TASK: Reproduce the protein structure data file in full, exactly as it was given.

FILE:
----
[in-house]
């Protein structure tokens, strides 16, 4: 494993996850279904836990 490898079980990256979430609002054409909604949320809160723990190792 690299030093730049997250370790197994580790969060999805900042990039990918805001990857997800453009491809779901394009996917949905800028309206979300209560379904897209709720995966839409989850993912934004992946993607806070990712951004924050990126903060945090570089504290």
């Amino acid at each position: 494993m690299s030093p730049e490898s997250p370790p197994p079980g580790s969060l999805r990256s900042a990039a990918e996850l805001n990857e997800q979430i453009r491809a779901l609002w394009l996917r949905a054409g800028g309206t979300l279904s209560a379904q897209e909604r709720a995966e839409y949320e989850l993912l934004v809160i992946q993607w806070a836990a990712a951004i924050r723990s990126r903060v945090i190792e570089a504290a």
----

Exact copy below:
[in-house]
């Protein structure tokens, strides 16, 4: 494993996850279904836990 490898079980990256979430609002054409909604949320809160723990190792 690299030093730049997250370790197994580790969060999805900042990039990918805001990857997800453009491809779901394009996917949905800028309206979300209560379904897209709720995966839409989850993912934004992946993607806070990712951004924050990126903060945090570089504290």
């Amino acid at each position: 494993m690299s030093p730049e490898s997250p370790p197994p079980g580790s969060l999805r990256s900042a990039a990918e996850l805001n990857e997800q979430i453009r491809a779901l609002w394009l996917r949905a054409g800028g309206t979300l279904s209560a379904q897209e909604r709720a995966e839409y949320e989850l993912l934004v809160i992946q993607w806070a836990a990712a951004i924050r723990s990126r903060v945090i190792e570089a504290a």